White string tied to No. 2 pencils divided the usually tidy Augusta Country Club putting green into a maze last week, creating makeshift guides so Matthew McCue could practice his short game.
Matthew — a grinning, camera-shy 12-year-old from Hutchinson — wrinkled his nose to adjust his glasses. He swept his club along the string, hoping to tap his ball just enough to reach the cup.
"I always wanted to play golf, so I just went for it," he said. "It's been a good experience for me."
And it's easier to play than baseball and basketball, Matthew explained, because he's nearly blind.
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Thanks to certified golf instructor Len Hudson and a host of high school volunteers, Matthew and other visually impaired children received one-on-one mentoring in basic golf skills at Augusta Country Club last week. It was the second of three youth golf clinics offered this summer by Envision, a Wichita nonprofit providing services to blind and low-vision people.
"It's been tremendous for them to... participate in things that other kids, sighted kids, have an opportunity to," said Envision rehabilitation services vice president David Gear.
"They're building self-esteem and their self-perception."
Janet McCue said it's a blessing for her son to play sports again after one of the cancer drugs Matthew took to treat leukemia caused a stroke, blinding her son in both eyes at age 5. After four ocular surgeries, Matthew finally has partial vision in one eye.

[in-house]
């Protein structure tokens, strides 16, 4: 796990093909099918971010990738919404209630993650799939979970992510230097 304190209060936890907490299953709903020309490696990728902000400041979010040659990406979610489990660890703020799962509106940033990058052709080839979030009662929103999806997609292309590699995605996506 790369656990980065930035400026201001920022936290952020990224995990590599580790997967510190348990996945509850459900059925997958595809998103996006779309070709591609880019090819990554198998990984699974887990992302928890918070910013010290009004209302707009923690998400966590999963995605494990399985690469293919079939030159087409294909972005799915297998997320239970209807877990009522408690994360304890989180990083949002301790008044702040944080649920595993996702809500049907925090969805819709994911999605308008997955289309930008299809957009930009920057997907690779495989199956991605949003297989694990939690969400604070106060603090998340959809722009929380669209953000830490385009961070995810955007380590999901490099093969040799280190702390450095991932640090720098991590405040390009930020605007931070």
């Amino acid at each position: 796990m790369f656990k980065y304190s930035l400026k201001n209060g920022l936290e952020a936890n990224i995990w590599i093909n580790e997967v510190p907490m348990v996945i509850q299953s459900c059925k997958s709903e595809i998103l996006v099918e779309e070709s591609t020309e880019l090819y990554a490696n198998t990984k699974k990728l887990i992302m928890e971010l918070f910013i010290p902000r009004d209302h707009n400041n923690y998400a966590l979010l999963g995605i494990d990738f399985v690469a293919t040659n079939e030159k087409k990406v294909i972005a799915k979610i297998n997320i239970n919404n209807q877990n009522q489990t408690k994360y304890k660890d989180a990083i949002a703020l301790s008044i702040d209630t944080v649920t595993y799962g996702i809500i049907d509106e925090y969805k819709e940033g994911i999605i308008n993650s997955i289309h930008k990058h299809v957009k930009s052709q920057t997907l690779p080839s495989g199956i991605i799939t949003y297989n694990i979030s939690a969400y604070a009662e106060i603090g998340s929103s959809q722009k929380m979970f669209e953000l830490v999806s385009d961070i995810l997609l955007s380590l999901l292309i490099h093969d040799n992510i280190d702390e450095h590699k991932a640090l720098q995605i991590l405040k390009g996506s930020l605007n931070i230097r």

The pair drove from Hutchinson so Matthew could play blind golf under the watchful attention of Envision and its volunteers.
"They've been so patient and awesome," Janet McCue said. "They've given him a lot more opportunities than he would have had otherwise."
The program is the brainchild of Wichitan Manuela Nivia, 16, a varsity golfer at Kapaun Mount Carmel High School and an Envision volunteer.
When Envision program director Bonnie Cochran told Nivia the kids wanted to play golf, the teen said she paired her skills in the sport with the motto of her parents, Ed and Victoria Nivia: "If you want to be happy in life, you have to go out and serve others."
Then she drew up a plan.
With the help of the United States Blind Golf Association, Nivia learned the rules for playing blind golf. The game differs from traditional golf in two ways, she said: players can ground their clubs in hazards like sand traps, and they can have what Nivia called sighted coaches to describe the course.
"This program, I can honestly say, is whole-heartedly due to the efforts of Manuela," Cochran said. "She has so much passion for what she does."
During the workshops, Nivia is one of 17 volunteers — mostly high school golfers from Kapaun, Bishop Carroll Catholic High School and Trinity Academy — who lend their eyes to kids as sighted coaches.
"All the kids are so grateful. It's so amazing just seeing how much they enjoy the program," Nivia said. "They are so awesome and so happy. Their enthusiasm is so contagious."
"You go in thinking you are going to be teaching them and helping them, but they end up teaching you."
The Envision Youth Golf Program wraps up with a tournament at 5 p.m. Friday, where the kids will play three holes from 100 yards in.
For more information, call 316-440-1500 or visit www.envisionus.com.